Replaying from the output, not the input.

It is common practice to replay a state machine from it’s inputs. To do this, there is two assumptions you have to make which are difficult to implement;

  • you have either one input, or you can always determine the order the inputs were consumed,

  • you have not changed the software (or all the software is stored in the queue).

If you want to be able to upgrade your system, then you’ll want to replay from the output.

Replaying from the output means;

  • you have a record of the order of the inputs you processed,

  • you have a record of all the decisions your new system is committed to, even if the new code would have made different decisions.

Guarantees

Chronicle Queue provides the following guarantees;

  • for each appender, messages are written in the order the appender wrote them. Messages by different appenders are interleaved,

  • for each tailer, it will see every message for a topic in the same order as every other tailer,

  • when replicated, every replica has a copy of every message.

Replication has three modes of operation;

  • replicates as soon as possible (< 1ms in as many as 99.9% of cases),

  • a tailer will only see messages which have been replicated,

  • an appender doesn’t return until a replica has acknowledged it has been received.

Use Cases

Chronicle Queue is most often used for "Producer Centric" systems where you need to retain a lot of data for days or years.

What is a Producer Centric System?

Most messaging systems are "Consumer Centric". Flow control is implemented to avoid the consumer ever getting overloaded, even momentarily.

A common example is a server supporting multiple GUI users. Those users might be on different machines (OS and hardware), different qualities of network (latency and bandwidth), doing a variety of other things at different times. For this reason it makes sense for the client consumer to tell the producer when to back off, delaying any data until the consumer is ready to take more data.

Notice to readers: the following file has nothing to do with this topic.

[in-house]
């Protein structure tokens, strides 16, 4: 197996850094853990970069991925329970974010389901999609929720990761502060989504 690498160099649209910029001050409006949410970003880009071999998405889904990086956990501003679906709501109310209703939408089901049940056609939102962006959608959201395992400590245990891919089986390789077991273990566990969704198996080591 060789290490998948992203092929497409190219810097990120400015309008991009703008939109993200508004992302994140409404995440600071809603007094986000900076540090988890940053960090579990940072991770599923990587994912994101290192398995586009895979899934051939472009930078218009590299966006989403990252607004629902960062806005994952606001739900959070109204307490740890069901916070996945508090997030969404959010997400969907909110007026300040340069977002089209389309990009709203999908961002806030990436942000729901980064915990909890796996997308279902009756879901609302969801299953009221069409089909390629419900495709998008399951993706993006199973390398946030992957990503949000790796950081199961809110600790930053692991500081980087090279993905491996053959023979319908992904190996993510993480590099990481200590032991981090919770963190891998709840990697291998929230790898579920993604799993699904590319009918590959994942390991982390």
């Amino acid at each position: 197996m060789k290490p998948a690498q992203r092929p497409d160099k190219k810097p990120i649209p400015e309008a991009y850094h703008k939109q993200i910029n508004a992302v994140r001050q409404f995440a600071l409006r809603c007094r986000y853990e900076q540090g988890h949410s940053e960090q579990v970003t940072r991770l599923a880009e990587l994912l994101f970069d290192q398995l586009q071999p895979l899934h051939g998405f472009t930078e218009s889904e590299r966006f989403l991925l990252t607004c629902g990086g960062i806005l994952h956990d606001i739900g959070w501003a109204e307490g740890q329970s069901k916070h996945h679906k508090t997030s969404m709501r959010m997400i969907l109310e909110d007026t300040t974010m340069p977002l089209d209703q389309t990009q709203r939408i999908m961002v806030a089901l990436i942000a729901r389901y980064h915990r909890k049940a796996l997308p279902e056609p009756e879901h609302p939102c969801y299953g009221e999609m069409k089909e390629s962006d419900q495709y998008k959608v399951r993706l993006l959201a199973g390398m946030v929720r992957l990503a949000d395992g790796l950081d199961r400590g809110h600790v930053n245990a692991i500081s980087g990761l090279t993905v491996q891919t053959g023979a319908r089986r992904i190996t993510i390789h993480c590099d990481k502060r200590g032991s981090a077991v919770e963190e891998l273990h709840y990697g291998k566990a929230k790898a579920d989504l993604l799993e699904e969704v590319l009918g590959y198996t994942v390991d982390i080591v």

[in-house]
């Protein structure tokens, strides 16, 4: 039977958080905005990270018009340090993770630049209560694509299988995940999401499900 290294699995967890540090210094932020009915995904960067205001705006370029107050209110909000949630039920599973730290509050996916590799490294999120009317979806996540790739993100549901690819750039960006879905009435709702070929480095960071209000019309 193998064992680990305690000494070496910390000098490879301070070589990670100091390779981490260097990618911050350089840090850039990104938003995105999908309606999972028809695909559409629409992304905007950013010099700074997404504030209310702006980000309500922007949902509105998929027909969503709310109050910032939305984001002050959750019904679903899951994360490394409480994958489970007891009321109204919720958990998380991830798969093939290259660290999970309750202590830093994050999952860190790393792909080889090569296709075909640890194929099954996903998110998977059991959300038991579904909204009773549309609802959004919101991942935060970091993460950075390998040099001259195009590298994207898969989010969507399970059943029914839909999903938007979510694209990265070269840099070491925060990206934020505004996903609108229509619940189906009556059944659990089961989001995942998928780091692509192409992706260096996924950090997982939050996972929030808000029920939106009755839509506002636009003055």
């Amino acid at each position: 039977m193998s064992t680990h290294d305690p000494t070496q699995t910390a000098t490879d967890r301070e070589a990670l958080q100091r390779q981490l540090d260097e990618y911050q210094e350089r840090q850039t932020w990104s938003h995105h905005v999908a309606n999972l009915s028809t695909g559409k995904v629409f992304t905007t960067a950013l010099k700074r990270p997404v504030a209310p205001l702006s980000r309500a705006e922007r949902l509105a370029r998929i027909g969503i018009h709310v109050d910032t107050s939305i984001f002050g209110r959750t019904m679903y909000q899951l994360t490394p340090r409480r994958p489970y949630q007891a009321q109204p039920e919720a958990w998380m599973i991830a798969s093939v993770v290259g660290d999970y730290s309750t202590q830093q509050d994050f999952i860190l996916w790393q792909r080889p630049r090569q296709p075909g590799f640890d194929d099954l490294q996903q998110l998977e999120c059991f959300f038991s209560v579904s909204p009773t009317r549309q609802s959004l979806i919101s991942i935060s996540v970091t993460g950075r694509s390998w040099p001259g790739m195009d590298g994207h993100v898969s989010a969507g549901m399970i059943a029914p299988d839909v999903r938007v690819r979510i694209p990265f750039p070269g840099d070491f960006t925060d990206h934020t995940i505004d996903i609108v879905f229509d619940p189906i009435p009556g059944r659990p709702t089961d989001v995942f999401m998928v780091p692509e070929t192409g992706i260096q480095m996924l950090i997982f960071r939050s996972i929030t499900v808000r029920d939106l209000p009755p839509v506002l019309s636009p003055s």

Chronicle Queue is a "Producer Centric" solution and does everything possible to never push back on the producer or tell it to slow down. This makes it a powerful tool, providing a big buffer between your system and an upstream producer you have little or no control over.

Market Data

Market data publishers don’t give you the option to push back on the producer for long, if at all. A few of our users consume data from CME OPRA. This produces peaks of 10 million events per second, sent as UDP packets without any retry. If you miss or drop a packet, then it is lost. You have to consume and record those packets as fast as they come to you, with very little buffering in the network adapter.

For market data in particular, real time means in a few micro-seconds, it doesn’t mean intra-day (during the day).

Chronicle Queue is fast and efficient enough, and has been used to increase the speed that data is passed between threads. In addition, it also keeps a record of every message passed allowing you to significantly reduce the amount of logging you need to do.

Compliance Systems

Compliance Systems are required by more and more systems these days. Everyone has to have them but no one wants to be slowed down by them. By using Chronicle Queue to buffer data between monitored systems and the compliance system, you don’t need to worry about the impact of compliance recording for your monitored systems.

Again, Chronicle Queue can support millions of events per second per server and access data which has been retained for years.

Latency Sensitive Micro-services